Cloud condensation nuclei can be formed by the growth of small molecular clusters called aerosols. It has until now been assumed that additional small aerosols would not grow and become cloud condensation nuclei, since no mechanism was known to achieve this. The new results reveal, both theoretically and experimentally, how interactions between ions and aerosols can accelerate the growth by adding material to the small aerosols and thereby help them survive to become cloud condensation nuclei. It gives a physical foundation to the large body of empirical evidence showing that Solar activity plays a role in variations in Earth’s climate. For example, the Medieval Warm Period around year 1000 AD and the cold period in the Little Ice Age 1300-1900 AD both fits with changes in Solar activity.

“Finally we have the last piece of the puzzle explaining how particles from space affect climate on Earth. It gives an understanding of how changes caused by Solar activity or by super nova activity can change climate.” says Henrik Svensmark, from DTU Space at the Technical University of Denmark, lead author of the study. Co-authors are senior researcher Martin Bødker Enghoff (DTU Space), Professor Nir Shaviv (Hebrew University of Jerusalem), and Jacob Svensmark, (University of Copenhagen).

The new study

The fundamental new idea in the study is to include a contribution to growth of aerosols by the mass of the ions. Although the ions are not the most numerous constituents in the atmosphere the electro-magnetic interactions between ions and aerosols compensate for the scarcity and make fusion between ions and aerosols much more likely. Even at low ionization levels about 5% of the growth rate of aerosols is due to ions. In the case of a nearby super nova the effect can be more than 50% of the growth rate, which will have an impact on the clouds and the Earth’s temperature.

To achieve the results a theoretical description of the interactions between ions and aerosols was formulated along with an expression for the growth rate of the aerosols. The ideas were then tested experimentally in a large cloud chamber. Due to experimental constraints caused by the presence of chamber walls, the change in growth rate that had to be measured was of the order 1%, which poses a high demand on stability during the experiments, and experiments were repeated up to 100 times in order to obtain a good signal relative to unwanted fluctuations. Data was taken over a period of 2 years with total 3100 hours of data sampling. The results of the experiments agreed with the theoretical predictions.

The hypothesis in a nutshell

  • Cosmic rays, high-energy particles raining down from exploded stars, knock electrons out of air molecules. This produces ions, that is, positive and negative molecules in the atmosphere.
  • The ions help aerosols — clusters of mainly sulphuric acid and water molecules — to form and become stable against evaporation. This process is called nucleation. The small aerosols need to grow nearly a million times in mass in order to have an effect on clouds.
  • The second role of ions is that they accelerate the growth of the small aerosols into cloud condensation nuclei — seeds on which liquid water droplets form to make clouds. The more ions the more aerosols become cloud condensation nuclei. It is this second property of ions which is the new result published in Nature Communications.
  • Low clouds made with liquid water droplets cool the Earth’s surface.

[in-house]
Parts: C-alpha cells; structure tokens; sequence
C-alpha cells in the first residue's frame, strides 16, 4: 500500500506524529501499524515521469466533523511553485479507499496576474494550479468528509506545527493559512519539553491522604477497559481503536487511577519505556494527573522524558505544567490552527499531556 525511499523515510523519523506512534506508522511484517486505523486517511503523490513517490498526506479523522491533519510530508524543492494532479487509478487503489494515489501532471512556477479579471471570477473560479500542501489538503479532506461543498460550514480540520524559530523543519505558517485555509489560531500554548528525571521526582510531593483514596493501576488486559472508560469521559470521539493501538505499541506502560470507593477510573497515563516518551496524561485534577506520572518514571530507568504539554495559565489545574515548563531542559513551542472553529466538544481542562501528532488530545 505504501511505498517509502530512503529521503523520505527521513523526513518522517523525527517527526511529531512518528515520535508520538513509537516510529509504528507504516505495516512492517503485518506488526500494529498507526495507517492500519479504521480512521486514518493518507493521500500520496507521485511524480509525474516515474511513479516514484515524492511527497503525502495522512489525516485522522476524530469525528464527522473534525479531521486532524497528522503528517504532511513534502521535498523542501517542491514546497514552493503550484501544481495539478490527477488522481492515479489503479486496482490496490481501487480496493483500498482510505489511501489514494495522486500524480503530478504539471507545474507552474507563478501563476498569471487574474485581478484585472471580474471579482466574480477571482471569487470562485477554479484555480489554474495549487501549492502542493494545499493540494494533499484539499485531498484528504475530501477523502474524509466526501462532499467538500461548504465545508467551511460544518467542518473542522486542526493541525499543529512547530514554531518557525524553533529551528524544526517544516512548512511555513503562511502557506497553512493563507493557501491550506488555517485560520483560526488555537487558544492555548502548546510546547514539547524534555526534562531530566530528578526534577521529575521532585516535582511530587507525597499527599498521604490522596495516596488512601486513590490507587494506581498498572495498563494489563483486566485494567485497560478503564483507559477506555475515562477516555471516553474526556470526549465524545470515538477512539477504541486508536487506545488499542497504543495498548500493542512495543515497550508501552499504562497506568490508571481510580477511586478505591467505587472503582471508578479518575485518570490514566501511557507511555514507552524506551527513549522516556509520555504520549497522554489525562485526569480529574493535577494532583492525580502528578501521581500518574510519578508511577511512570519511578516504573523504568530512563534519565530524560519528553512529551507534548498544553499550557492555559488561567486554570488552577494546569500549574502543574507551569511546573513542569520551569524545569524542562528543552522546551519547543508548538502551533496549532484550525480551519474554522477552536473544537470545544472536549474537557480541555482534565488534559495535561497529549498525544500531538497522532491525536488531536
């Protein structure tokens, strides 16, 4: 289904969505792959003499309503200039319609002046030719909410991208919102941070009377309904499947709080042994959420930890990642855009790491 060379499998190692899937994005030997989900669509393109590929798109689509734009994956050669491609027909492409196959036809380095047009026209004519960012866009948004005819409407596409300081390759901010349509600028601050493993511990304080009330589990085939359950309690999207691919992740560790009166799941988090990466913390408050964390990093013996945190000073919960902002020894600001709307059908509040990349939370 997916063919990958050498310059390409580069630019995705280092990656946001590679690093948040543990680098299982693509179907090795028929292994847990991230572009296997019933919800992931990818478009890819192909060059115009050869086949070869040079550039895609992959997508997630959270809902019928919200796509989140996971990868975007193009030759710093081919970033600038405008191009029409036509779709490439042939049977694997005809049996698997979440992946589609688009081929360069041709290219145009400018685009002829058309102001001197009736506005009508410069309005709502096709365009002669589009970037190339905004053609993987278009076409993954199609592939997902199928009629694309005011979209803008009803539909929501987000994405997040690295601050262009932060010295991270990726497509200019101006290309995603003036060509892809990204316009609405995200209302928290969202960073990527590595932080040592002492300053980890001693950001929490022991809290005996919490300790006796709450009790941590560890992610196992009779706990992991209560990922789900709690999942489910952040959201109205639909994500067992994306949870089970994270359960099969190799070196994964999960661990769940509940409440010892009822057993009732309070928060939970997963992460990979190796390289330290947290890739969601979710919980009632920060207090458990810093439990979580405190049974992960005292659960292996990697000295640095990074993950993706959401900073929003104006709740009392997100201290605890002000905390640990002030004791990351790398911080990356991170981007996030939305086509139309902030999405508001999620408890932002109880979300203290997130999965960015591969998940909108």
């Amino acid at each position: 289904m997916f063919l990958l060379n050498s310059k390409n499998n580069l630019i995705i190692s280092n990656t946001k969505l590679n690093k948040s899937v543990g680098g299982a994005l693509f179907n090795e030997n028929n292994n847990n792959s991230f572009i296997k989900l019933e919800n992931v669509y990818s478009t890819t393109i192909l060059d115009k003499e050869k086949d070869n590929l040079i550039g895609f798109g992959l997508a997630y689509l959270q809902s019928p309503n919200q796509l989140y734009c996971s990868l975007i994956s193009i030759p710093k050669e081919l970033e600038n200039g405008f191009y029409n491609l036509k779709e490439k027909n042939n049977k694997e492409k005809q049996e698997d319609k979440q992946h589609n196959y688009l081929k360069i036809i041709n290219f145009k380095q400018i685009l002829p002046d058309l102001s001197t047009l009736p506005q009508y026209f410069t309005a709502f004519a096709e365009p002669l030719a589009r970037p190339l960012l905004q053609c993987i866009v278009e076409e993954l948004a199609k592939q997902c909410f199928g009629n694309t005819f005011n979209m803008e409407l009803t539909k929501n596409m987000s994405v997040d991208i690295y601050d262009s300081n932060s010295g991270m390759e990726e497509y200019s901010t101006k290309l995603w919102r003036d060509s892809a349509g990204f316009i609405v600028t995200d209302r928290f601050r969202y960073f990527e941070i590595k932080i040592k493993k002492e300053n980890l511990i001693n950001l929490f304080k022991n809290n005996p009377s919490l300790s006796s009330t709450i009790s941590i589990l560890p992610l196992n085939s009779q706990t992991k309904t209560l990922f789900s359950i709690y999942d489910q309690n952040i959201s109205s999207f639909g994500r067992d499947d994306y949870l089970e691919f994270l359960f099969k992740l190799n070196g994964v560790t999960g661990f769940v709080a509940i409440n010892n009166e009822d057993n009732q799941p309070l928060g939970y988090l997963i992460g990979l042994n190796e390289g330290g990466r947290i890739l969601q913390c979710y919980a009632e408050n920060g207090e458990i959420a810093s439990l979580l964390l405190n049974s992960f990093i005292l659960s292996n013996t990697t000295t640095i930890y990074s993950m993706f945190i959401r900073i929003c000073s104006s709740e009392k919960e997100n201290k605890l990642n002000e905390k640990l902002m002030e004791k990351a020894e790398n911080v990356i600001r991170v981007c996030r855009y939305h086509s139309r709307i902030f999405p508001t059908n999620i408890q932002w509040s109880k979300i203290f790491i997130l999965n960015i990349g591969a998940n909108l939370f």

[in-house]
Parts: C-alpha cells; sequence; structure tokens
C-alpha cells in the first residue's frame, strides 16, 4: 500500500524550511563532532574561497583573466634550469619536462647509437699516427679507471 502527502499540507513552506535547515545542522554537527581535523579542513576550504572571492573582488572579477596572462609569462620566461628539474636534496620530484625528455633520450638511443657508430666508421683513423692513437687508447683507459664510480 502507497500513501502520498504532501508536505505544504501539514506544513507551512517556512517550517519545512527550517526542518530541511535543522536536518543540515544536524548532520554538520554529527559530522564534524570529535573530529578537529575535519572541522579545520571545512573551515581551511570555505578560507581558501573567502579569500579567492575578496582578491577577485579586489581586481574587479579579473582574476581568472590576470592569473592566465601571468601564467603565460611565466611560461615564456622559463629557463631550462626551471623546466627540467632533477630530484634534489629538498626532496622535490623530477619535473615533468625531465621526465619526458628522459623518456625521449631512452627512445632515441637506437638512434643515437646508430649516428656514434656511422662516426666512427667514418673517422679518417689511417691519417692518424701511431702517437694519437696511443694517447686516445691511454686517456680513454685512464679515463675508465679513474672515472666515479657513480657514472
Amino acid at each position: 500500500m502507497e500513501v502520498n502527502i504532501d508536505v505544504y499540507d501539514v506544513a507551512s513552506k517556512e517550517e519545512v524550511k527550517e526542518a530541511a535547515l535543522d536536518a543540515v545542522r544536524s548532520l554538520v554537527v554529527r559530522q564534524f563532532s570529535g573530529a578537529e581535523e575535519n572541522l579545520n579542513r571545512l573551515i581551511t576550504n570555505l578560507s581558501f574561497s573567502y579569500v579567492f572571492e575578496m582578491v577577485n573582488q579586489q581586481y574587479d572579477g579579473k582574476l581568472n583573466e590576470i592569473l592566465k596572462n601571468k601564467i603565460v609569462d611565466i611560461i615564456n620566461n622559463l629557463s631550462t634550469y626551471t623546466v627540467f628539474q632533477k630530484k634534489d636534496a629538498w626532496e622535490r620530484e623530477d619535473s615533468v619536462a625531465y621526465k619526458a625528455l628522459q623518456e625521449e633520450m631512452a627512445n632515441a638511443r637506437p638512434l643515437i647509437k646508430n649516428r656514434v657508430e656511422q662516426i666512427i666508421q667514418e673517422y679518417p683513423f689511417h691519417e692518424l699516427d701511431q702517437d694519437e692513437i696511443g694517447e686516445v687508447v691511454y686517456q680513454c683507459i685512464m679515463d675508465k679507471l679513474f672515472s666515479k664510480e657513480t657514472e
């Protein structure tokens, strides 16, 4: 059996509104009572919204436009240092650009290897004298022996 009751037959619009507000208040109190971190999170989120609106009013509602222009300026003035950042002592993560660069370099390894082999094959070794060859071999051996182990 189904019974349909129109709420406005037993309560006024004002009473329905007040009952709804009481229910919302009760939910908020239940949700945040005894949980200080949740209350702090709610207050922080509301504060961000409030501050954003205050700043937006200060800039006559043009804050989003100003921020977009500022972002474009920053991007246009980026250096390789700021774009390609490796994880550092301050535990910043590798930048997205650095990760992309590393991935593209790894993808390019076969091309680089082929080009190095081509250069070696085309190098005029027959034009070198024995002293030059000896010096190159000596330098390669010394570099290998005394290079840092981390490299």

• Variations in the Sun’s magnetic activity alter the influx of cosmic rays to the Earth.
  • When the Sun is lazy, magnetically speaking, there are more cosmic rays and more low clouds, and the world is cooler.
  • When the Sun is active fewer cosmic rays reach the Earth and, with fewer low clouds, the world warms up.

The implications of the study suggests that the mechanism can have affected:

  • The climate changes observed during the 20th century
  • The coolings and warmings of around 2oC that have occurred repeatedly over the past 10,000 years, as the Sun’s activity and the cosmic ray influx have varied.
  • The much larger variations of up to 10oC occuring as the Sun and Earth travel through the Galaxy visiting regions with varying numbers of exploding stars.

Story Source:

Materials provided by Technical University of DenmarkNote: Content may be edited for style and length.


Journal Reference:

  1. H. Svensmark, M. B. Enghoff, N. J. Shaviv, J. Svensmark. Increased ionization supports growth of aerosols into cloud condensation nucleiNature Communications, 2017; 8 (1) DOI: 10.1038/s41467-017-02082-2

 

Source: Technical University of Denmark. “The missing link between exploding stars, clouds, and climate on Earth: Breakthrough in understanding of how cosmic rays from supernovae can influence Earth’s cloud cover and thereby climate.” ScienceDaily. ScienceDaily, 19 December 2017. <www.sciencedaily.com/releases/2017/12/171219091320.htm>.

Scientists analyze specimens from 3.465 billion years ago

Date:
December 18, 2017

Source:
University of California – Los Angeles

Summary:
A new analysis of the oldest known fossil microorganisms provides strong evidence to support an increasingly widespread understanding that life in the universe is common.

 

This is a 3.465 billion year-old fossil microorganism from Western Australia.
Credit: J. William Schopf/UCLA Center for the Study of Evolution and the Origin of Life

 

 

A new analysis of the oldest known fossil microorganisms provides strong evidence to support an increasingly widespread understanding that life in the universe is common.

The microorganisms, from Western Australia, are 3.465 billion years old. Scientists from UCLA and the University of Wisconsin-Madison report today in the journal Proceedings of the National Academy of Sciences that two of the species they studied appear to have performed a primitive form of photosynthesis, another apparently produced methane gas, and two others appear to have consumed methane and used it to build their cell walls.